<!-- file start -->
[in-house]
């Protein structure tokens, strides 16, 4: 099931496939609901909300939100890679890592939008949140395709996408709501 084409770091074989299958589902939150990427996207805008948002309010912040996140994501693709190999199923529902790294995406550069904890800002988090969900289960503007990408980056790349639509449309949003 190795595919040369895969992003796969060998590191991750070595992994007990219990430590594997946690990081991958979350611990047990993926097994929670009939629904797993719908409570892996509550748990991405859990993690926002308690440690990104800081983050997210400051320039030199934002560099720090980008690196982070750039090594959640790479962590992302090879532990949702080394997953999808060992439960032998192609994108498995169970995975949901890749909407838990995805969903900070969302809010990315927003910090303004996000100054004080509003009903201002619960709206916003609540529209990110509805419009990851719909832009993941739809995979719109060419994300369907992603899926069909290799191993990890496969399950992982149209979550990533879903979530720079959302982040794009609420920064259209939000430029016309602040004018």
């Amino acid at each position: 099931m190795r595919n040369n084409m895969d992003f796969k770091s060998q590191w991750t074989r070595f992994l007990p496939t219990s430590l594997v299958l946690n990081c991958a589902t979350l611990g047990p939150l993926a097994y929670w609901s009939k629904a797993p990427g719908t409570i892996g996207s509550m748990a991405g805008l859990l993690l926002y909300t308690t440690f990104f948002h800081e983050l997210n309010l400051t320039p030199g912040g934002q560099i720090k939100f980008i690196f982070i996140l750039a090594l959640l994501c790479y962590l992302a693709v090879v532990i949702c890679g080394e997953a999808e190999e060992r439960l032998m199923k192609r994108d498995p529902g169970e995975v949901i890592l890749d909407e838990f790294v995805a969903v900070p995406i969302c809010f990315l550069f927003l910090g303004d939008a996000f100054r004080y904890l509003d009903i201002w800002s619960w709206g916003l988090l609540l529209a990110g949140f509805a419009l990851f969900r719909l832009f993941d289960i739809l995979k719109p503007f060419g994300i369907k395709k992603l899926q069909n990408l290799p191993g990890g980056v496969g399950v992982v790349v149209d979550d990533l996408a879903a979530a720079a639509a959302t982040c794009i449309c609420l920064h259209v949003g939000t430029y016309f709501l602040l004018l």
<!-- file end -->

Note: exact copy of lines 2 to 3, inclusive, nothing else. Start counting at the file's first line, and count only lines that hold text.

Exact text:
């Protein structure tokens, strides 16, 4: 099931496939609901909300939100890679890592939008949140395709996408709501 084409770091074989299958589902939150990427996207805008948002309010912040996140994501693709190999199923529902790294995406550069904890800002988090969900289960503007990408980056790349639509449309949003 190795595919040369895969992003796969060998590191991750070595992994007990219990430590594997946690990081991958979350611990047990993926097994929670009939629904797993719908409570892996509550748990991405859990993690926002308690440690990104800081983050997210400051320039030199934002560099720090980008690196982070750039090594959640790479962590992302090879532990949702080394997953999808060992439960032998192609994108498995169970995975949901890749909407838990995805969903900070969302809010990315927003910090303004996000100054004080509003009903201002619960709206916003609540529209990110509805419009990851719909832009993941739809995979719109060419994300369907992603899926069909290799191993990890496969399950992982149209979550990533879903979530720079959302982040794009609420920064259209939000430029016309602040004018």
């Amino acid at each position: 099931m190795r595919n040369n084409m895969d992003f796969k770091s060998q590191w991750t074989r070595f992994l007990p496939t219990s430590l594997v299958l946690n990081c991958a589902t979350l611990g047990p939150l993926a097994y929670w609901s009939k629904a797993p990427g719908t409570i892996g996207s509550m748990a991405g805008l859990l993690l926002y909300t308690t440690f990104f948002h800081e983050l997210n309010l400051t320039p030199g912040g934002q560099i720090k939100f980008i690196f982070i996140l750039a090594l959640l994501c790479y962590l992302a693709v090879v532990i949702c890679g080394e997953a999808e190999e060992r439960l032998m199923k192609r994108d498995p529902g169970e995975v949901i890592l890749d909407e838990f790294v995805a969903v900070p995406i969302c809010f990315l550069f927003l910090g303004d939008a996000f100054r004080y904890l509003d009903i201002w800002s619960w709206g916003l988090l609540l529209a990110g949140f509805a419009l990851f969900r719909l832009f993941d289960i739809l995979k719109p503007f060419g994300i369907k395709k992603l899926q069909n990408l290799p191993g990890g980056v496969g399950v992982v790349v149209d979550d990533l996408a879903a979530a720079a639509a959302t982040c794009i449309c609420l920064h259209v949003g939000t430029y016309f709501l602040l004018l």